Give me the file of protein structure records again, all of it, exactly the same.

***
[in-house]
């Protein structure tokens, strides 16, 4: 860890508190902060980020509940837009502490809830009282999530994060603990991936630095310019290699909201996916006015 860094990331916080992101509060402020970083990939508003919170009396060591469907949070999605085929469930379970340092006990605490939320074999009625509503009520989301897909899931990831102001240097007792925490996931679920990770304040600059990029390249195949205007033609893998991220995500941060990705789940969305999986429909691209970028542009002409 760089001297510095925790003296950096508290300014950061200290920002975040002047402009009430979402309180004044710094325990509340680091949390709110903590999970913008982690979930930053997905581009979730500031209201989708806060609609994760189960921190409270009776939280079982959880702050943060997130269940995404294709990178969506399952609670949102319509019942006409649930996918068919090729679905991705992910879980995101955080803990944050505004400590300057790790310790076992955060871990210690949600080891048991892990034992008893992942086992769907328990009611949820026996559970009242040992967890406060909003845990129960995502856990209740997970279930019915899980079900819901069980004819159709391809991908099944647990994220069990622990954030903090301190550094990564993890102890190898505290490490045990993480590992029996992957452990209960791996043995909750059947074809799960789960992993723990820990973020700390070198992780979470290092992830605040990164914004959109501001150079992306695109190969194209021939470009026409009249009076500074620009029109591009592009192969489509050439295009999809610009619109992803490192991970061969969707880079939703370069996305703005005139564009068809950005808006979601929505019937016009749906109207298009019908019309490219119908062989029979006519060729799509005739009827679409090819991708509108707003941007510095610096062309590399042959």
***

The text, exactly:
[in-house]
């Protein structure tokens, strides 16, 4: 860890508190902060980020509940837009502490809830009282999530994060603990991936630095310019290699909201996916006015 860094990331916080992101509060402020970083990939508003919170009396060591469907949070999605085929469930379970340092006990605490939320074999009625509503009520989301897909899931990831102001240097007792925490996931679920990770304040600059990029390249195949205007033609893998991220995500941060990705789940969305999986429909691209970028542009002409 760089001297510095925790003296950096508290300014950061200290920002975040002047402009009430979402309180004044710094325990509340680091949390709110903590999970913008982690979930930053997905581009979730500031209201989708806060609609994760189960921190409270009776939280079982959880702050943060997130269940995404294709990178969506399952609670949102319509019942006409649930996918068919090729679905991705992910879980995101955080803990944050505004400590300057790790310790076992955060871990210690949600080891048991892990034992008893992942086992769907328990009611949820026996559970009242040992967890406060909003845990129960995502856990209740997970279930019915899980079900819901069980004819159709391809991908099944647990994220069990622990954030903090301190550094990564993890102890190898505290490490045990993480590992029996992957452990209960791996043995909750059947074809799960789960992993723990820990973020700390070198992780979470290092992830605040990164914004959109501001150079992306695109190969194209021939470009026409009249009076500074620009029109591009592009192969489509050439295009999809610009619109992803490192991970061969969707880079939703370069996305703005005139564009068809950005808006979601929505019937016009749906109207298009019908019309490219119908062989029979006519060729799509005739009827679409090819991708509108707003941007510095610096062309590399042959």